Centre Hall Science Night offers ‘edible comet,’ ‘elephant toothpaste’
CENTRE HALL — The Centre Hall Elementary School held its second annual Science Night on April 12 at the school. The event, sponsored by the Parent-Teacher Group, featured 24 different groups displaying and demonstrating various aspects of scientific study.
“The purpose is promoting science and exposing kids to a lot of different fields and types of science,” said event organizer Heidi Peters.
The Science Night event included two dozen community businesses and organizations — including Penn State’s Astronomy Department and Materials Advantage Club, the Penns Valley Conservation Association, Boy Scout and Girl Scout troops and more — which hosted science-related interactive displays for students and their families. Also included were displays by students from Penns Valley High School and Penn Valley Intermediate School.
Ella Smith, a student at the intermediate school, presented a display that, by using partially darkened paper plates, depicted the various phases of the moon and described a lunar eclipse. She said she enjoyed interacting with the younger students and their parents.
Michael Rodruck, from the Penn State Astronomy Department, displayed what he called “the edible comet,” which produced an ice cream-like food using crushed cookies, chocolate syrup, sugar and half-and-half to represent the materials found in a comet. He chilled the mixture with liquid nitrogen to simulate the ultra-cold environment of space. Visitors enjoyed seeing the vapor from the evaporating nitrogen, and got a sweet treat as well.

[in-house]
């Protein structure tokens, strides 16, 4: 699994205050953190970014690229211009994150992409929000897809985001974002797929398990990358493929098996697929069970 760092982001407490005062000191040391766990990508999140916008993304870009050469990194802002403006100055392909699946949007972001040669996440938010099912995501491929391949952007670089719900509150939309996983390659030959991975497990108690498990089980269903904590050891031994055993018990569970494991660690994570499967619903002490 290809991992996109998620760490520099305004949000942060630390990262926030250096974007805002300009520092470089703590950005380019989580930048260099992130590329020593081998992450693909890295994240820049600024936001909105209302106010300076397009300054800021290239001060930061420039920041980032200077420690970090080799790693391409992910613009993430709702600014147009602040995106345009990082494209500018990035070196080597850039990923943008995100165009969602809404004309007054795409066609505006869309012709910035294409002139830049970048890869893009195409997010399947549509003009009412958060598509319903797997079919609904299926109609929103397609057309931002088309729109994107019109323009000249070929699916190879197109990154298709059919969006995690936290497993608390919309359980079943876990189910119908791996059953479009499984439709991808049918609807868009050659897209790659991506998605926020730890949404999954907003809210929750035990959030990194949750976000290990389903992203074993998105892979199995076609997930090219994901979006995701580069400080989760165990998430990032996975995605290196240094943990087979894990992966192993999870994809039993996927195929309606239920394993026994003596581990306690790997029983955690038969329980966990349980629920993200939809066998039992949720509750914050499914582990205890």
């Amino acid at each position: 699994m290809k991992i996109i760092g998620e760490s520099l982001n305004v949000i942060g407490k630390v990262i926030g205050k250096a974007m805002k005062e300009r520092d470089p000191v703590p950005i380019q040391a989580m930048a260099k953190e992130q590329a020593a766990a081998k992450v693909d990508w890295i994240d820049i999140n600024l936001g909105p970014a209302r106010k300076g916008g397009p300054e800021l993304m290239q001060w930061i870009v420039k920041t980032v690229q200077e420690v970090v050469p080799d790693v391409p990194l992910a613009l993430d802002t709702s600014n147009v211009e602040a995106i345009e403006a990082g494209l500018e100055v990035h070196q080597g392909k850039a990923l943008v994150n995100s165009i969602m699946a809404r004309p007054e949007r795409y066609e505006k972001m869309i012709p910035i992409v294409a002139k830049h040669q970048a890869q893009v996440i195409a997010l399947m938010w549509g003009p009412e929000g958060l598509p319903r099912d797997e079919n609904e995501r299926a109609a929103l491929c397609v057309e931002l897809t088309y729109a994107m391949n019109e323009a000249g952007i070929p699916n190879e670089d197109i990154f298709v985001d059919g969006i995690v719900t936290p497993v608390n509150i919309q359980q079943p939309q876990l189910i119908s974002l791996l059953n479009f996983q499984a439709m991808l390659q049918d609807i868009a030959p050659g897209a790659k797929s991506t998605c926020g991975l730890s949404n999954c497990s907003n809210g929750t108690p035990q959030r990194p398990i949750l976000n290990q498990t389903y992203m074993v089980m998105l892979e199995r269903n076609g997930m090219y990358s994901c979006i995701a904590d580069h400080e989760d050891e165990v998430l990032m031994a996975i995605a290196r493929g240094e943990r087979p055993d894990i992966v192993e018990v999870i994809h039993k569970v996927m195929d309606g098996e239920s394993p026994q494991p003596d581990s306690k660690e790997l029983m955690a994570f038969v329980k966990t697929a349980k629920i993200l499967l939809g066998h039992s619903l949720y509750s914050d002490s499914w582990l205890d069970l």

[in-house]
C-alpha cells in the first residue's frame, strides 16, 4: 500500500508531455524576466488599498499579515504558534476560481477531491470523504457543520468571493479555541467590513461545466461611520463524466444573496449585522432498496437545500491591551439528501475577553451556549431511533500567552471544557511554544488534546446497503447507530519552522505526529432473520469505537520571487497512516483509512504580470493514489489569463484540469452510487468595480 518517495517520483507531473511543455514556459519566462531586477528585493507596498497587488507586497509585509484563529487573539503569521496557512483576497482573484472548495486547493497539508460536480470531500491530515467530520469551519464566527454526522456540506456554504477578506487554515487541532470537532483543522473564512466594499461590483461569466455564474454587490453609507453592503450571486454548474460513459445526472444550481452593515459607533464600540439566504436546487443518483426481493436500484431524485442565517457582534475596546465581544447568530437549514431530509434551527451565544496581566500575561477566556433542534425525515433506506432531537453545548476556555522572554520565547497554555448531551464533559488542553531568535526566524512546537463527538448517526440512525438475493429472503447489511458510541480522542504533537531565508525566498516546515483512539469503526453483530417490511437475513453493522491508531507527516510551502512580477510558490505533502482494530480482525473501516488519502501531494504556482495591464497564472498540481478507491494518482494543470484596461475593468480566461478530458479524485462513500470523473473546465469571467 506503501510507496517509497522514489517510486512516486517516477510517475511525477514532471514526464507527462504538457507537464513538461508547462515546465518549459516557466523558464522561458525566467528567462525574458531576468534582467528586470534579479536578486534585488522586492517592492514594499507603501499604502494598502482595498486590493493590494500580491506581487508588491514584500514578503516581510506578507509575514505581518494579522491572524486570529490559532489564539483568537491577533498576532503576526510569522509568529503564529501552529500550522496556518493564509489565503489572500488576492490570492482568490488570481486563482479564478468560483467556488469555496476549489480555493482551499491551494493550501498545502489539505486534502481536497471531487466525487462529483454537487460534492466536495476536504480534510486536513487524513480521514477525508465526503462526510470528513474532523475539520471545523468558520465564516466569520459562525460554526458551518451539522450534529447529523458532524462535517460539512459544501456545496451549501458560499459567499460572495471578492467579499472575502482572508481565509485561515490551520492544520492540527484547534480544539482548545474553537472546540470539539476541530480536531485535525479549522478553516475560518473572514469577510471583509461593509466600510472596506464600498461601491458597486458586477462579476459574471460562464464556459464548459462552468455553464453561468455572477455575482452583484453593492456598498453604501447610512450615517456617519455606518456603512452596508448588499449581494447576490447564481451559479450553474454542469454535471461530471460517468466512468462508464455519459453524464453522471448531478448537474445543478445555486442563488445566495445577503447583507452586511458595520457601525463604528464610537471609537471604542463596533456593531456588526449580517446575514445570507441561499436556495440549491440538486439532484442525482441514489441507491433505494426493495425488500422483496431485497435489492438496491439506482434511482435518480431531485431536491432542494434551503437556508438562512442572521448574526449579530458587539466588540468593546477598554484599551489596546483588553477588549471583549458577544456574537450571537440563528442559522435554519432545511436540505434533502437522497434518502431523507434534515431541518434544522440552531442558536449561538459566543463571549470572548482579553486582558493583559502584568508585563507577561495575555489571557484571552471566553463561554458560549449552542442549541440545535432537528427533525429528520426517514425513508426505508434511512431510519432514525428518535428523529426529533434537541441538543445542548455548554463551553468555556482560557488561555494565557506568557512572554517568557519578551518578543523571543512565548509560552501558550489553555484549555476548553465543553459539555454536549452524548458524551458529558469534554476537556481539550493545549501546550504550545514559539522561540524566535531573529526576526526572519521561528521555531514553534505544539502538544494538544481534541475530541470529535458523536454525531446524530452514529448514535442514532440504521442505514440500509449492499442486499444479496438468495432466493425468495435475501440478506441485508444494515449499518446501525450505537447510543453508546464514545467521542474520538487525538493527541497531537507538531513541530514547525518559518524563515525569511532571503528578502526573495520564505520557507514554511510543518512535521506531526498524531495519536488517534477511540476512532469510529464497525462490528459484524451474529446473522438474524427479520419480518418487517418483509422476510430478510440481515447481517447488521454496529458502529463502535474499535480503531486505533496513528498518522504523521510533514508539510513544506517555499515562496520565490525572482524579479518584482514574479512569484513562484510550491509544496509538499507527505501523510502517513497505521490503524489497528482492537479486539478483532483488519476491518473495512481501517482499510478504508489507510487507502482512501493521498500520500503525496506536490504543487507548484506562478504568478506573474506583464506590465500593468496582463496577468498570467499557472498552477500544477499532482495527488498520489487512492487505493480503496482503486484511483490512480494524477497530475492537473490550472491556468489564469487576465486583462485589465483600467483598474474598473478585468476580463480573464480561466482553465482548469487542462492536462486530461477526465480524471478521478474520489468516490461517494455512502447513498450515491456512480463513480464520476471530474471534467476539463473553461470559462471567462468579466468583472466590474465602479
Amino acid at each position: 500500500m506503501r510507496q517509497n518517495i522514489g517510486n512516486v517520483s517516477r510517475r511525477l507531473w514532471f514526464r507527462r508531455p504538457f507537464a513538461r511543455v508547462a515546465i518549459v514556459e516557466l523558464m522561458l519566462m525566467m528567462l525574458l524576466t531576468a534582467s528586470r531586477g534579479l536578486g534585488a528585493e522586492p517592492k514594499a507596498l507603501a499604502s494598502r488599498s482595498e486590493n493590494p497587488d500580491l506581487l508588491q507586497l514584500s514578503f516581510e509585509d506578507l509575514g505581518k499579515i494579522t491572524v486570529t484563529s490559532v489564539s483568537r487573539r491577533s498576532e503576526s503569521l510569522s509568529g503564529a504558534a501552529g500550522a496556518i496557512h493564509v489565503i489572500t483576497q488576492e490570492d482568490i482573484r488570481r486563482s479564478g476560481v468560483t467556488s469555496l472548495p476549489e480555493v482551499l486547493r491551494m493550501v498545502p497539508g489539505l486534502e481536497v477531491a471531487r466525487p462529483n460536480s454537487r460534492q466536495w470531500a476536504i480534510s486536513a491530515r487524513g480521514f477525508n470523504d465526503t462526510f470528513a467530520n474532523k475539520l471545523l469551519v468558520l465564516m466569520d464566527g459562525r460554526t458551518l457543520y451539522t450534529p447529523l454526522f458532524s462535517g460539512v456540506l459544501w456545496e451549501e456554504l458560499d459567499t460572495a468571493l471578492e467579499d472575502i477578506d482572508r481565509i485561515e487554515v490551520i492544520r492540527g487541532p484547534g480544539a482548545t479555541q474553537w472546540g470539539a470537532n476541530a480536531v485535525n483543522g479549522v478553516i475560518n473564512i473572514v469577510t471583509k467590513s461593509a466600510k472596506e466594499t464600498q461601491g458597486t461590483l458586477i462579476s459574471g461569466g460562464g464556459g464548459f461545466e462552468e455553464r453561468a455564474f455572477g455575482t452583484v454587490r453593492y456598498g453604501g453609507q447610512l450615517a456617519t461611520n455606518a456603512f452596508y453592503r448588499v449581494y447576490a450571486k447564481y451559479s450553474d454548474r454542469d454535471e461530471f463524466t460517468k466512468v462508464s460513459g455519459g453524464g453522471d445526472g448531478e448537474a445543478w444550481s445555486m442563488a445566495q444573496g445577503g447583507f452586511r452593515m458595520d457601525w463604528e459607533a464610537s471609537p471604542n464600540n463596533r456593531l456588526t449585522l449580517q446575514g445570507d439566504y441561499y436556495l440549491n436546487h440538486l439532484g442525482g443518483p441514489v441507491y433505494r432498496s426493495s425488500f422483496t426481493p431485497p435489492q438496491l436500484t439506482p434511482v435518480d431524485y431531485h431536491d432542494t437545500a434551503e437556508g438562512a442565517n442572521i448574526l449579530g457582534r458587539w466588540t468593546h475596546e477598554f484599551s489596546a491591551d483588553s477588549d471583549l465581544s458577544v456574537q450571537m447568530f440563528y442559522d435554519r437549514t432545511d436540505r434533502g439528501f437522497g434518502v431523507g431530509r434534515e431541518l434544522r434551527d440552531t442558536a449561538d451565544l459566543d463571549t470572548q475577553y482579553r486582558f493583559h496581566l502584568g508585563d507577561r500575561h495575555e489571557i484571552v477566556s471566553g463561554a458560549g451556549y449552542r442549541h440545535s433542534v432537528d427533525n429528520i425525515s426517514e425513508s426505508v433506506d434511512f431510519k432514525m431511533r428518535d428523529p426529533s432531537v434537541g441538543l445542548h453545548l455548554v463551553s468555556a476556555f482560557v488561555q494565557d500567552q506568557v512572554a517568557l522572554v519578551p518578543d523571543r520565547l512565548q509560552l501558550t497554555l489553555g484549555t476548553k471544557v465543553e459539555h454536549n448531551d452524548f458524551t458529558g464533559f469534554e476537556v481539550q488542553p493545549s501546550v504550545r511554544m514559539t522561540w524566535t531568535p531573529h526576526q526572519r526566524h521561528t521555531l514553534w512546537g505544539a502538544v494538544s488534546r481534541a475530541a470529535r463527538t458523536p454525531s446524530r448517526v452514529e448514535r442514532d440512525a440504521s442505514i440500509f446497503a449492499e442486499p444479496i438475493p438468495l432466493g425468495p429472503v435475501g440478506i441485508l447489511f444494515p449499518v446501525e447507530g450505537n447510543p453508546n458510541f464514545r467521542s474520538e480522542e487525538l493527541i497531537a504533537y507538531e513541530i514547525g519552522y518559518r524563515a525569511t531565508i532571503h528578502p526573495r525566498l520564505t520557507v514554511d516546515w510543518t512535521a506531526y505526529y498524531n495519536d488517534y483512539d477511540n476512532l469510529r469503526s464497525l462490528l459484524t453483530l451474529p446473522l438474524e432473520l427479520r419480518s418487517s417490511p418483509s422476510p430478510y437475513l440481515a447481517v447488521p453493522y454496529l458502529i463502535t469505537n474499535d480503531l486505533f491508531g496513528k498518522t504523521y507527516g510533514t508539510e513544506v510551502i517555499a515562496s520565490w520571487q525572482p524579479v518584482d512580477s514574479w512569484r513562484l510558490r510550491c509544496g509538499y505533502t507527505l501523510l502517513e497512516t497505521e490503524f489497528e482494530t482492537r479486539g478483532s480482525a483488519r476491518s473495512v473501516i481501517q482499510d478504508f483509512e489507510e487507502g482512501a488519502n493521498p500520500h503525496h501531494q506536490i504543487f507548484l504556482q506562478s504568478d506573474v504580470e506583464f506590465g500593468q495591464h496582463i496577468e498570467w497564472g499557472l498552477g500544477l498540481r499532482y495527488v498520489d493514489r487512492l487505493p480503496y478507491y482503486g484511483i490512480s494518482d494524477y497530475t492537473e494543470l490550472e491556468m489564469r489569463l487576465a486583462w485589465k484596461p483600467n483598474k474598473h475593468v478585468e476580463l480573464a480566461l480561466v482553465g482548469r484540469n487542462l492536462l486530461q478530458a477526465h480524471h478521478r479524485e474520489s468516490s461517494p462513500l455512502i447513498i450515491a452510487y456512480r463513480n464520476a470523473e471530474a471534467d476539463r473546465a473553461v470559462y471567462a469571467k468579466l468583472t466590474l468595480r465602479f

Millheim Boy Scout Troop 88, led by Lynn McCool, made “elephant toothpaste” by mixing several household chemicals in a water bottle. The mixture produced a rapidly expanding white foam that billowed out of the bottle, resembling toothpaste coming out of its tube. Kids and adults alike were impressed by the display.
A representative of the Penn State Materials Advantage Club demonstrated the properties of a material called metallic glass, which is actually a metal with a glass-like atomic structure. It is made by the extremely rapid cooling of molten metal, which does not allow time for the orderly crystalline structure of normal metals to form. The club’s demonstration showed how a steel ball dropped on a normal metal disk bounces very little, but the more chaotic structure of metallic glass reflects much more of the ball’s energy back, causing very high and long bounces. One of the material’s main uses is in the face of golf clubs.
Dan Klock and Reba Paul, of Green Space in Tyrone, showed edible young sunflower plants, much like bean sprouts. “They contain many nutrients,” said Paul. When fully matured, the sunflower seeds are also edible and very nutritious. Green Space offers sunflower growing kits for gardeners.
Also showing plants were eighth-grade students from the Penns Valley Intermediate School, led by teacher Kristen Albright. Their display featured a hydroponic garden of plants growing in water without soil. Nutrients are fed to the plants through the water. Albright’s group also showed a group of remote controlled robots being driven on the gymnasium floor, as well as tiny autonomous robots that followed dark marker lines on white paper.